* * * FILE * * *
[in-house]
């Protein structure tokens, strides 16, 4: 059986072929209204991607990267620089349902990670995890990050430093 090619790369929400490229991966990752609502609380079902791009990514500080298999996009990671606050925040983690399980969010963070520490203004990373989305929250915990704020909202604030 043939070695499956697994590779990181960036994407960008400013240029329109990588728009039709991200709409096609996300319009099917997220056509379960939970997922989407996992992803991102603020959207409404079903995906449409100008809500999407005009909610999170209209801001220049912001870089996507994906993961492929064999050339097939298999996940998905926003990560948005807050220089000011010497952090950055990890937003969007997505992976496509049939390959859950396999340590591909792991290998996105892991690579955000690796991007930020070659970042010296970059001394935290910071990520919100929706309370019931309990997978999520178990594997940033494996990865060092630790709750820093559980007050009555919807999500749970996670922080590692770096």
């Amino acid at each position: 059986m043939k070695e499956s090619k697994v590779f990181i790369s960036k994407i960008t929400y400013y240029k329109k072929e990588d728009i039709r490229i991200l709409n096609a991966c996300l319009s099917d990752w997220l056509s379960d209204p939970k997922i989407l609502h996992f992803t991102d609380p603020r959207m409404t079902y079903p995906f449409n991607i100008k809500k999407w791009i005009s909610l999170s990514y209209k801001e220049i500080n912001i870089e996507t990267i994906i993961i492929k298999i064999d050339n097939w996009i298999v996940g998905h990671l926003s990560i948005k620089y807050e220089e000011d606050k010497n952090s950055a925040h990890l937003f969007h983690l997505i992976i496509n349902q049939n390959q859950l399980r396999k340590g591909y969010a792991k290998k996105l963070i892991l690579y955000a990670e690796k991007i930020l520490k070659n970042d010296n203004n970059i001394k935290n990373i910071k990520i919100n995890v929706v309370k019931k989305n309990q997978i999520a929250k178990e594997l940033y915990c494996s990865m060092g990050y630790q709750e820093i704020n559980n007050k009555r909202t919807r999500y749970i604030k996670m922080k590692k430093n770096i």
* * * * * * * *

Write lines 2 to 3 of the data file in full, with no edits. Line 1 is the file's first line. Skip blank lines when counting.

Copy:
């Protein structure tokens, strides 16, 4: 059986072929209204991607990267620089349902990670995890990050430093 090619790369929400490229991966990752609502609380079902791009990514500080298999996009990671606050925040983690399980969010963070520490203004990373989305929250915990704020909202604030 043939070695499956697994590779990181960036994407960008400013240029329109990588728009039709991200709409096609996300319009099917997220056509379960939970997922989407996992992803991102603020959207409404079903995906449409100008809500999407005009909610999170209209801001220049912001870089996507994906993961492929064999050339097939298999996940998905926003990560948005807050220089000011010497952090950055990890937003969007997505992976496509049939390959859950396999340590591909792991290998996105892991690579955000690796991007930020070659970042010296970059001394935290910071990520919100929706309370019931309990997978999520178990594997940033494996990865060092630790709750820093559980007050009555919807999500749970996670922080590692770096």
């Amino acid at each position: 059986m043939k070695e499956s090619k697994v590779f990181i790369s960036k994407i960008t929400y400013y240029k329109k072929e990588d728009i039709r490229i991200l709409n096609a991966c996300l319009s099917d990752w997220l056509s379960d209204p939970k997922i989407l609502h996992f992803t991102d609380p603020r959207m409404t079902y079903p995906f449409n991607i100008k809500k999407w791009i005009s909610l999170s990514y209209k801001e220049i500080n912001i870089e996507t990267i994906i993961i492929k298999i064999d050339n097939w996009i298999v996940g998905h990671l926003s990560i948005k620089y807050e220089e000011d606050k010497n952090s950055a925040h990890l937003f969007h983690l997505i992976i496509n349902q049939n390959q859950l399980r396999k340590g591909y969010a792991k290998k996105l963070i892991l690579y955000a990670e690796k991007i930020l520490k070659n970042d010296n203004n970059i001394k935290n990373i910071k990520i919100n995890v929706v309370k019931k989305n309990q997978i999520a929250k178990e594997l940033y915990c494996s990865m060092g990050y630790q709750e820093i704020n559980n007050k009555r909202t919807r999500y749970i604030k996670m922080k590692k430093n770096i």